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ams
06-24-2004, 09:11 PM
I finished the two hour mark last week but didn't get it scanned until this week. It has been really busy at work.

I decided to finish it before I posted and upload both versions.

Neocolor II underpainting with cp on top on Stonehenge. 5" x 7"

I did some experimenting with underpainting on this one and would like to try the same technique again. I'm not real pleased with the shrubs, especially the ones in the back but shrubs and trees seem to give me the greatest challenge.

The first scan is after 2 hours. The final one probably has another 3 hours but I wasn't really keeping track.

C & C welcome.

Thanks for looking.

Anne

lisilk
06-25-2004, 12:25 AM
Hi Anne,

So pleased you painted a bristlecone. I just love their twisted trunks and you've done a great job on this one. :clap: It has nice strong stylized lines and you caught the red tint the sun had added. Your rocks look great. I'm not sure why you are not pleased with the brush except maybe the foreground and background brush look a bit similar.

I think it's lovely !

ams
06-25-2004, 06:31 AM
Thanks for your comments lisilk. I think the bushes in the back are too solid. I get the feeling of green, round bubbles instead of bushes but I do think each time I try a bush, it gets a little bit better.

I enjoyed doing the pine tree. The texture of the wood was what attracted me. I used quite a bit "artistic license" on this one but I had a lot of fun.
Thanks for a great reference picture. :)
Anne

Charlie's Mum
06-25-2004, 04:24 PM
Thanks for your comments lisilk. I think the bushes in the back are too solid. I get the feeling of green, round bubbles instead of bushes but I do think each time I try a bush, it gets a little bit better.

I enjoyed doing the pine tree. The texture of the wood was what attracted me. I used quite a bit "artistic license" on this one but I had a lot of fun.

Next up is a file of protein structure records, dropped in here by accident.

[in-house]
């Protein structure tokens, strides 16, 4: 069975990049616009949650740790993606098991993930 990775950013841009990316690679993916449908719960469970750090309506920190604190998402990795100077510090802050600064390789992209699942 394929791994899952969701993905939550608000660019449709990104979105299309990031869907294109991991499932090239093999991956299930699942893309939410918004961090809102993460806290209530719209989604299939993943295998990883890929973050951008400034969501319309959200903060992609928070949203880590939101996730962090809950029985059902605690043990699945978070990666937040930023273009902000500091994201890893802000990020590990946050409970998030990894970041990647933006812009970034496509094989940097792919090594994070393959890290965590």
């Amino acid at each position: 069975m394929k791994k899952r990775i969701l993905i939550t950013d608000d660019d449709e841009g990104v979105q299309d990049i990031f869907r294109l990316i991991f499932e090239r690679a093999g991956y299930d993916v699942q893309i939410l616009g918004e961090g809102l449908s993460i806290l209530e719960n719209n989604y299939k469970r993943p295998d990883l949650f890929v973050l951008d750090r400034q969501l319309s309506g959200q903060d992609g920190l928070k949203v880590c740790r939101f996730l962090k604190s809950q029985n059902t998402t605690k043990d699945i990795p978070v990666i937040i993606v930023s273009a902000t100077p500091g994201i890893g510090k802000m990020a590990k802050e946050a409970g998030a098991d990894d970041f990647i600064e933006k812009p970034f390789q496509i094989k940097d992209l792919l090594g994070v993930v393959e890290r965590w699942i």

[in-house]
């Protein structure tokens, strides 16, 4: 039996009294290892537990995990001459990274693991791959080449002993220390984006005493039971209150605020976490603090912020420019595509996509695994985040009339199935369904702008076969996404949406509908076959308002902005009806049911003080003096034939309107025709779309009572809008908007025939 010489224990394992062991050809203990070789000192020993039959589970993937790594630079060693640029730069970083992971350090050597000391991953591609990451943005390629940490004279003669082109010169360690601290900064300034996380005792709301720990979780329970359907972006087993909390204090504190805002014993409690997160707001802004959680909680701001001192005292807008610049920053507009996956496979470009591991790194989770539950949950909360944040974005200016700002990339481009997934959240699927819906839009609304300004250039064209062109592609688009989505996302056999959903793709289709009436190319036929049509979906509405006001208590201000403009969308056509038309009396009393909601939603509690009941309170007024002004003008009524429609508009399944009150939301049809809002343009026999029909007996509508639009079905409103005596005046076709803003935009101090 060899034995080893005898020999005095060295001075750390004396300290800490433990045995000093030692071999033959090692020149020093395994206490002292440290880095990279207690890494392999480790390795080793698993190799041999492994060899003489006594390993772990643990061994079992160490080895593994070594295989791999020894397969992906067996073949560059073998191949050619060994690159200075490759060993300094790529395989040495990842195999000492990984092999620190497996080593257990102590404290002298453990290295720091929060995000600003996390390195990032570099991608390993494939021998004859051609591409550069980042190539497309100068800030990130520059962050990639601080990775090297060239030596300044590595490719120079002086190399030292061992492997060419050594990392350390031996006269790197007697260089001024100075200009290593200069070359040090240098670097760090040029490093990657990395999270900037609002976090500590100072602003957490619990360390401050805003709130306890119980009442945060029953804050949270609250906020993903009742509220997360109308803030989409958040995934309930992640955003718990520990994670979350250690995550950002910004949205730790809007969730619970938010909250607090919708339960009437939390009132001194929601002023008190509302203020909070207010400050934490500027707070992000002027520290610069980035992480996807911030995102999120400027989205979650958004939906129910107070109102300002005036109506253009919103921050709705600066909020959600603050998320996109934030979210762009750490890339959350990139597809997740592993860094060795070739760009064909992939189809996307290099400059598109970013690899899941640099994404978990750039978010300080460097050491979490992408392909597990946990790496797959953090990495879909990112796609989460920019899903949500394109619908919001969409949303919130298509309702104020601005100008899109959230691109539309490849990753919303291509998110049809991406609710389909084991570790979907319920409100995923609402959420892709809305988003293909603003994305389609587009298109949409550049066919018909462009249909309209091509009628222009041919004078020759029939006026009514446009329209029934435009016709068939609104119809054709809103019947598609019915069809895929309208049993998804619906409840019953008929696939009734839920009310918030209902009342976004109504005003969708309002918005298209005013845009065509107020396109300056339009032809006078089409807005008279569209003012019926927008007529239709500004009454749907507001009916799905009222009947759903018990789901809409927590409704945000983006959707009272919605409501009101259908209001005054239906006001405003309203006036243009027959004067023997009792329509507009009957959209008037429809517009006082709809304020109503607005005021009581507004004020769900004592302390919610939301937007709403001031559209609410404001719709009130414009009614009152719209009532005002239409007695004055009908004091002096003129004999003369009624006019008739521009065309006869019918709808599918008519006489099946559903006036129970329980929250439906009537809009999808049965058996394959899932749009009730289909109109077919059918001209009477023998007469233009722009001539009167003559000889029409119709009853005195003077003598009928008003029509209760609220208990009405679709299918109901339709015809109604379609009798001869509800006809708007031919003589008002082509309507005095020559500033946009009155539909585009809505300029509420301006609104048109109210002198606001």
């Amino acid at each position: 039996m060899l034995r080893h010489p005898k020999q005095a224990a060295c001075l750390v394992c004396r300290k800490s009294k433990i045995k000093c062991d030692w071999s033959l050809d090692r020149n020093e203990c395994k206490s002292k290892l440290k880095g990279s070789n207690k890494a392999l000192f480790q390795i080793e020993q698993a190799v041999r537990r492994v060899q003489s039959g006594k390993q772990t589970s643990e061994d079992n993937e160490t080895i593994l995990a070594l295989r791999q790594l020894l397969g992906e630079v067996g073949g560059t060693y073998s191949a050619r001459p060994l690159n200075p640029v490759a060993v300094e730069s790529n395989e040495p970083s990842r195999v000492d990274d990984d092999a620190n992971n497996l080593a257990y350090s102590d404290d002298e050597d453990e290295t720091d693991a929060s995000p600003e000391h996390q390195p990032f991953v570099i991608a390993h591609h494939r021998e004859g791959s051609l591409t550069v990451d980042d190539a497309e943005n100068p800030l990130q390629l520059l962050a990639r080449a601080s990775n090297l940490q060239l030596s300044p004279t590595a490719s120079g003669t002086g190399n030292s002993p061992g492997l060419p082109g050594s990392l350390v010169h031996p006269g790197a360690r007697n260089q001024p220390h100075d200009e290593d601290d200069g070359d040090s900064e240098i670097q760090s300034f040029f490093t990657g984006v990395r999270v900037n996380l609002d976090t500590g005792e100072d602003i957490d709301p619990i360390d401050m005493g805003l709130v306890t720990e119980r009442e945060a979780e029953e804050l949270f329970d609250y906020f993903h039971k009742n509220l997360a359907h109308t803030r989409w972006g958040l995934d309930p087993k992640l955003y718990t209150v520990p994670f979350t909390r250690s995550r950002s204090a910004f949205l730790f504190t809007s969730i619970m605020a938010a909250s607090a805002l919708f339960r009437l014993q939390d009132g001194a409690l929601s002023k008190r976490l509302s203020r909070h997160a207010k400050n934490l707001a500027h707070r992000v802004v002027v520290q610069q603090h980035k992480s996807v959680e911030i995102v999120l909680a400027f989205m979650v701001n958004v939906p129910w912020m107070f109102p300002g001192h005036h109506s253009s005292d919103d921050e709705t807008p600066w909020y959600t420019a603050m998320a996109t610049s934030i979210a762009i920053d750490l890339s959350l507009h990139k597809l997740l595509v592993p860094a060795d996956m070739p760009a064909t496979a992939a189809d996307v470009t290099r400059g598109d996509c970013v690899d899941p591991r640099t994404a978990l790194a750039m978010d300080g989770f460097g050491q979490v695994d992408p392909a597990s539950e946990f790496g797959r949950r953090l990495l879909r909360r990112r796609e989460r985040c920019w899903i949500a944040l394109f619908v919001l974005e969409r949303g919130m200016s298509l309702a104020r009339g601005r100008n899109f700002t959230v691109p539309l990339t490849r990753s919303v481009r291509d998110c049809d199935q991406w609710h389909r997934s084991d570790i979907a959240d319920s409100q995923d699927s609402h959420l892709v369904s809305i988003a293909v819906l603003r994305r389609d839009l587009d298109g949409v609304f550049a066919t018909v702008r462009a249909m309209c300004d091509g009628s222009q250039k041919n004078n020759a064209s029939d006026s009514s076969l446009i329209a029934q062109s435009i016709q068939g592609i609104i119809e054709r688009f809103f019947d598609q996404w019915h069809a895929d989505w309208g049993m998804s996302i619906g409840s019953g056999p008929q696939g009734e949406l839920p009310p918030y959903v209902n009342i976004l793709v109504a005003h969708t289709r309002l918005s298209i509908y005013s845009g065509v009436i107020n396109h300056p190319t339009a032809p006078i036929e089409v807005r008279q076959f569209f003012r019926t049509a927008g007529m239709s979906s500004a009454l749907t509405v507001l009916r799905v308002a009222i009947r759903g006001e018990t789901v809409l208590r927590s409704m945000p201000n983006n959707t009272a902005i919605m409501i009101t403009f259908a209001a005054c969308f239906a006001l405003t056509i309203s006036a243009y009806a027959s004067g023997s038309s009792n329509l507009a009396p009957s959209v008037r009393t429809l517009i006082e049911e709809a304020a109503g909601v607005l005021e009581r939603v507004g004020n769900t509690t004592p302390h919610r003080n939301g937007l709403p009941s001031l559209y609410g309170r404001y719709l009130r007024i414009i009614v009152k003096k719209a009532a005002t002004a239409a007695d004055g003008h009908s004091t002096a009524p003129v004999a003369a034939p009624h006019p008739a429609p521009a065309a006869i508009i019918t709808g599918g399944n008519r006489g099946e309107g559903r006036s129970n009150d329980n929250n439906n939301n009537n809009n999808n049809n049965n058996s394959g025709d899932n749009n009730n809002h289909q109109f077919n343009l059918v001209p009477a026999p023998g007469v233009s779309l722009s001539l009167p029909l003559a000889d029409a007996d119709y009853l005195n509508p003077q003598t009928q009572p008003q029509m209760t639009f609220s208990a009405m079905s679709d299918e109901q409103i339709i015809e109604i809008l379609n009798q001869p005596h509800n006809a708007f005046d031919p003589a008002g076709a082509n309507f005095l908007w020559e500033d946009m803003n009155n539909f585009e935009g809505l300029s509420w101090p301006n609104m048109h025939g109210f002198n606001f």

Thanks for a great reference picture. :)
Anne
I really rather like the stylized look of those bushes - they fit beautifully with the rest of the picture and the whole has a very individual style, so please don't alter anything!
You know how we 'see' things in others' paintings?????.............well, the trees are really a couple of March hares aren't they? (OK, I know it's June). and the Green Man is sitting between them. (In Britain, the Green Man has certain conotations!) :evil:

sundiver
06-26-2004, 11:20 AM
Nicely done! I find foliage difficult with cp; I think you handled it well. Do the cps go over Neocolor IIs easily? I tried them as an underpainting for pastels, and I could only get the softest pastels to adhere to it.

ams
06-26-2004, 12:41 PM
Thanks for your comments Charlie's Mum and sundiver.

I applied the Neocolors with a brush, like water color. When that layer was totally dry, I didn't have any trouble adding the colored pencils on top. I'm not sure if you could add as many layers as you can on plain paper but I was able to add all I wanted to.

I'm also glad to hear I'm not the only one who finds foliage difficult in cp. I think the next time I try some foliage, I will do even more with the Neocolors and just do some final details with the cp. I must say that the combination of the two is certainly faster than cp alone. :)

Anne

dabblerdot
06-27-2004, 03:18 AM
Now that's interesting- my Neocolour ll's are hard little sticks and I have no idea how to make them into a fluid medium- it would be fun to try it !!
But back to the subject at hand- I'm so glad you persisted and posted, even 'late', this is a satisfying visual experience because of the way you handled the knarled old trunk, and that bush in the left front is fantastic !! I really like what you have done here ! :clap: :)

ams
06-27-2004, 07:06 AM
Thanks dabblerdot for your comment. I was pleased with the knarled wood. I also think the front bush was the best of the bunch. I was experimenting with different techniques on each area of foliage.

There are two ways to make Neocolor IIs into a fluid medium.

One way is to apply the crayon dry on the paper and then lightly brush with water. You have to use a soft brush and a very light touch or you remove the pigment. This method doesn't produce an even color but it does fill in the valleys of the paper with pigment which is difficult to do when working with colored pencil.

The second way (and I think better) is to scribble a heavy layer on another piece of paper and then use like conventional pan water color and dip your wet brush into the pigment and brush on your painting. I scribble on a disposable pallet and it works great. I don't lose any of the pigment into the paper that way.

Anne